Technology based on tiny particles could lead to both miracle cures and pervasive crimes. How do we stay human in a nano world?

Dr. Nigel Cameron is President of the Institute on Biotechnology and the Human Future and Director of the Center on Nanotechnology and Society. Both are affiliates of the Chicago-Kent College of Law, where Cameron is Research Professor of Bioethics. He spoke with Beliefnet recently about nanotechnology and its moral implications.

Can you explain what nanotechnology is?

Nanotechnology is a term used for miniaturization in all areas of science. A nanometer is a billionth of a meter, and science--chemistry, engineering--is now pressing down to this level of manipulation. The future is there: it’s where we’ll have the most power to manipulate the natural order, and that’s why it’s so exciting, but it’s also why it raises such big questions.

We will be able to miniaturize everything. For example, those tags you have on groceries in the store, which are radio frequency identifiers, are going to get smaller and almost free—so small you can’t see them. This is great for inventory control in Wal-Mart—every product you ever buy could be tracked forever. But issues of privacy and confidentiality are raised in profound ways.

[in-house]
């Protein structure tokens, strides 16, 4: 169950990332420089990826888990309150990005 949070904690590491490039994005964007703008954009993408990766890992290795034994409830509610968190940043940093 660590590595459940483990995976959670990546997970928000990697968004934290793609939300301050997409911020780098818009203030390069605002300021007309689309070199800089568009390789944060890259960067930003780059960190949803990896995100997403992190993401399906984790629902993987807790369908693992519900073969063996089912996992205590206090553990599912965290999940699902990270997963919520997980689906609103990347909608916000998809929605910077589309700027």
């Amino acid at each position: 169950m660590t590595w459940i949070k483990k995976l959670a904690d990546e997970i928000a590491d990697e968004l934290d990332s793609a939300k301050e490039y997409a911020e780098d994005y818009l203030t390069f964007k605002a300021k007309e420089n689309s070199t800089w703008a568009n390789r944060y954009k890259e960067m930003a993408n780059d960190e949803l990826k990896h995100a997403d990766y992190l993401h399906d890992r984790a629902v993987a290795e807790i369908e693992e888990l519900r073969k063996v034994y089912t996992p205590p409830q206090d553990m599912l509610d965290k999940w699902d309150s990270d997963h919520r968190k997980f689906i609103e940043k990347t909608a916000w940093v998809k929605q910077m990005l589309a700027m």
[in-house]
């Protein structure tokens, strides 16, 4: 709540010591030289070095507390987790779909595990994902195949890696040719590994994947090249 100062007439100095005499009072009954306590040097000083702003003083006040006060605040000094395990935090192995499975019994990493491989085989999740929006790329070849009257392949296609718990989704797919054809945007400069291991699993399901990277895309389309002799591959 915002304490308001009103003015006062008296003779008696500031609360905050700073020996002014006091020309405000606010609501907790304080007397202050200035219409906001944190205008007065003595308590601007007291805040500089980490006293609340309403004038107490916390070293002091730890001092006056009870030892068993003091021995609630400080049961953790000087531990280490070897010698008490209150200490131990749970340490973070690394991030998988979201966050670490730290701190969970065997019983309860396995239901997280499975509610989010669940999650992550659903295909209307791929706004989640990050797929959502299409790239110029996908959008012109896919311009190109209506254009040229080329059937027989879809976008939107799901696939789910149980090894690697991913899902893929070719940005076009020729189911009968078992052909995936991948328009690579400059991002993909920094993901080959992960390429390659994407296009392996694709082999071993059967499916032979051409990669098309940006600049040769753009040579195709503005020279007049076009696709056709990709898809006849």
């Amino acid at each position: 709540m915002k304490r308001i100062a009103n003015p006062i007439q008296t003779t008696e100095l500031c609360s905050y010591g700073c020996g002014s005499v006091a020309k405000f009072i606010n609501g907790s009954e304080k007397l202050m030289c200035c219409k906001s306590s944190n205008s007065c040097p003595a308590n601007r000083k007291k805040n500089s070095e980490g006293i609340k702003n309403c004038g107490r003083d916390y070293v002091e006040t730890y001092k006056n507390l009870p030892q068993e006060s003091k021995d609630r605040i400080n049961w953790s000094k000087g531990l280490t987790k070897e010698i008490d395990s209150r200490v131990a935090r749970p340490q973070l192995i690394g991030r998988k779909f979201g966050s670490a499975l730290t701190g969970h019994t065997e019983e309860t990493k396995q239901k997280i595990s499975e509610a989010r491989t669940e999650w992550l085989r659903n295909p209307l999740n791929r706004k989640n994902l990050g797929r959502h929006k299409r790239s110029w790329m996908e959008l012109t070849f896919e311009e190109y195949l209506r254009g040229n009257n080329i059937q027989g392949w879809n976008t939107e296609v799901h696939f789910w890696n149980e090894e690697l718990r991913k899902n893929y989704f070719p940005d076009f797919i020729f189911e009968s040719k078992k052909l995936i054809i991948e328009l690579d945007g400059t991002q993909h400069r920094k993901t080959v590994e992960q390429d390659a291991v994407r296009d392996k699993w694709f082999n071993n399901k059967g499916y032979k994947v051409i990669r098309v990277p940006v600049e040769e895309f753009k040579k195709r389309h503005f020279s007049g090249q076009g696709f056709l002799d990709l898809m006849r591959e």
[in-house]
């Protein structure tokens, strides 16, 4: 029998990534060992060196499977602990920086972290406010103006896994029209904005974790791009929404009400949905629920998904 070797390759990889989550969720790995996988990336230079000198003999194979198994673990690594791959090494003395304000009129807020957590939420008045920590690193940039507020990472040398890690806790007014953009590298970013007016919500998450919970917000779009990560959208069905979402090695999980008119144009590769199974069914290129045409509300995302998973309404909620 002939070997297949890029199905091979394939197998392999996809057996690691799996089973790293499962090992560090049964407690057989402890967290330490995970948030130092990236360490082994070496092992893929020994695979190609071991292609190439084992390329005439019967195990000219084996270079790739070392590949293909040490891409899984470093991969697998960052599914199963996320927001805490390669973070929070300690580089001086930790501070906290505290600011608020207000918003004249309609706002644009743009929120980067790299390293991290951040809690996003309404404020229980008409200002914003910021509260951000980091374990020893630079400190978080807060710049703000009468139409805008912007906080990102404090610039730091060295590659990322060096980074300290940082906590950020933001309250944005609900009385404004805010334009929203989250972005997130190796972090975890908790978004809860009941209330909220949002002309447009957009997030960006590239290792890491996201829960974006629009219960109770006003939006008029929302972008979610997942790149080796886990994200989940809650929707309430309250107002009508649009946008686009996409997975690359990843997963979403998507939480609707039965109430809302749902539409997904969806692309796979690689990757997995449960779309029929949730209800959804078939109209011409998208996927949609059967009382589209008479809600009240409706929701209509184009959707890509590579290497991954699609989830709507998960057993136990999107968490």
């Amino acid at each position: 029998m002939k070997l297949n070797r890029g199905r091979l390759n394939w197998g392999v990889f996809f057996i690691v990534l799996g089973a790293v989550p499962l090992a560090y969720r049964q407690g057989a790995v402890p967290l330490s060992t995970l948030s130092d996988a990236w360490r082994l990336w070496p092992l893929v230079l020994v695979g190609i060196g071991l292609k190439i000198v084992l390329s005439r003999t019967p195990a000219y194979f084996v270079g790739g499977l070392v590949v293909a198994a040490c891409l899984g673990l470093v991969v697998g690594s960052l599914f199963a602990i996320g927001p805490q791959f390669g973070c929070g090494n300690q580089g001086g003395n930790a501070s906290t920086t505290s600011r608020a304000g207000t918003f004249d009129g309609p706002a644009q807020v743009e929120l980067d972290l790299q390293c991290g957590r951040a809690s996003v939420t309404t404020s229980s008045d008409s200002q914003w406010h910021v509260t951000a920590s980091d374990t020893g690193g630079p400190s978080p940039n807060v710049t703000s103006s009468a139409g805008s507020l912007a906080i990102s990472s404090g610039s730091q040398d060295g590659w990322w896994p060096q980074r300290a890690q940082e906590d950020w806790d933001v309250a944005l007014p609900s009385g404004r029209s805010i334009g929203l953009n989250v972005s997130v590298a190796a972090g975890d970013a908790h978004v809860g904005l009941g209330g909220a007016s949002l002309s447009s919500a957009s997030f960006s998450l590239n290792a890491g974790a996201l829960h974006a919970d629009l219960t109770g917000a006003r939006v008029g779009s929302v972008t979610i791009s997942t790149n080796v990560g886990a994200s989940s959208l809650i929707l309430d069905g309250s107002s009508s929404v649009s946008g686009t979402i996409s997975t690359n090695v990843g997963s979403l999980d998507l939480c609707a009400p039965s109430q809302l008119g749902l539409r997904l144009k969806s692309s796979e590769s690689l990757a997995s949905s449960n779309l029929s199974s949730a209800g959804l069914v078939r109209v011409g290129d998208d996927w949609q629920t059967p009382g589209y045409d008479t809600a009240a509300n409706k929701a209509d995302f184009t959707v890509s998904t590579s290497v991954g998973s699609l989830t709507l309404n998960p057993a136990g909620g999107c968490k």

Could someone put the small thing that’s normally on a CD in Wal-Mart into my sandwich? If I eat it, can I be tracked?

Indeed so, unless you have a mechanism that requires these things to be deactivated at point of sale or in some other way. And of course you could still get criminals using them.

Most of the sunscreen now sold in the U.S. contains nano-sized particles. I have no reason to believe they are not safe, but there are huge debates about how we deal with particles that are so small they can cross the blood-brain barrier. We have very little evidence of their long-term impact and the whole toxicology issue is enormously complicated.

In terms of tracking people, what problematic scenarios can you envision?

Well, you don’t have to be a sci-fi writer or conspiracy theorist to see this as the end of privacy. If you have a government or commercial industries who want to know where everybody is, a surveillance society becomes much more practicable. Already you can put chips in your dog to find it if it strays.

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Interview with Nigel Cameron
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